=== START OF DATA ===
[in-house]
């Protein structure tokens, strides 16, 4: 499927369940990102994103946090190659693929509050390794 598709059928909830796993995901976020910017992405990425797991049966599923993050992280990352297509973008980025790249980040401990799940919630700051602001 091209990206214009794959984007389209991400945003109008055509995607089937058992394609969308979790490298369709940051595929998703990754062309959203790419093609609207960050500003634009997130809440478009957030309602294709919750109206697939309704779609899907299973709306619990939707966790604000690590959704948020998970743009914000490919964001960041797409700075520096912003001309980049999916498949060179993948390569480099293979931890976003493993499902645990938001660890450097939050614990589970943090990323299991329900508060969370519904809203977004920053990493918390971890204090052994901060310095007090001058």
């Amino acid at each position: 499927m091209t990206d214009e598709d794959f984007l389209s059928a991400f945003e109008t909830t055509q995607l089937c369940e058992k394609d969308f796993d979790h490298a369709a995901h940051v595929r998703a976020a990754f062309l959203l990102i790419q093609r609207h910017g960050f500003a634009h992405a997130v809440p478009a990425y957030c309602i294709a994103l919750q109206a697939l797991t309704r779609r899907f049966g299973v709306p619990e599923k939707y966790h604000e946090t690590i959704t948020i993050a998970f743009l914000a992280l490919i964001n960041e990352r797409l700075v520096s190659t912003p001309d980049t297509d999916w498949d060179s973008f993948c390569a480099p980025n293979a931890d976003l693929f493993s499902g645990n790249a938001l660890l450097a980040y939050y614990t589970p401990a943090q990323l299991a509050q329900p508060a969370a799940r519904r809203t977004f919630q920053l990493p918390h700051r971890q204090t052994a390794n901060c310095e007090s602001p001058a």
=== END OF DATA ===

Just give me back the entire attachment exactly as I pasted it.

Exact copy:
[in-house]
């Protein structure tokens, strides 16, 4: 499927369940990102994103946090190659693929509050390794 598709059928909830796993995901976020910017992405990425797991049966599923993050992280990352297509973008980025790249980040401990799940919630700051602001 091209990206214009794959984007389209991400945003109008055509995607089937058992394609969308979790490298369709940051595929998703990754062309959203790419093609609207960050500003634009997130809440478009957030309602294709919750109206697939309704779609899907299973709306619990939707966790604000690590959704948020998970743009914000490919964001960041797409700075520096912003001309980049999916498949060179993948390569480099293979931890976003493993499902645990938001660890450097939050614990589970943090990323299991329900508060969370519904809203977004920053990493918390971890204090052994901060310095007090001058």
């Amino acid at each position: 499927m091209t990206d214009e598709d794959f984007l389209s059928a991400f945003e109008t909830t055509q995607l089937c369940e058992k394609d969308f796993d979790h490298a369709a995901h940051v595929r998703a976020a990754f062309l959203l990102i790419q093609r609207h910017g960050f500003a634009h992405a997130v809440p478009a990425y957030c309602i294709a994103l919750q109206a697939l797991t309704r779609r899907f049966g299973v709306p619990e599923k939707y966790h604000e946090t690590i959704t948020i993050a998970f743009l914000a992280l490919i964001n960041e990352r797409l700075v520096s190659t912003p001309d980049t297509d999916w498949d060179s973008f993948c390569a480099p980025n293979a931890d976003l693929f493993s499902g645990n790249a938001l660890l450097a980040y939050y614990t589970p401990a943090q990323l299991a509050q329900p508060a969370a799940r519904r809203t977004f919630q920053l990493p918390h700051r971890q204090t052994a390794n901060c310095e007090s602001p001058a």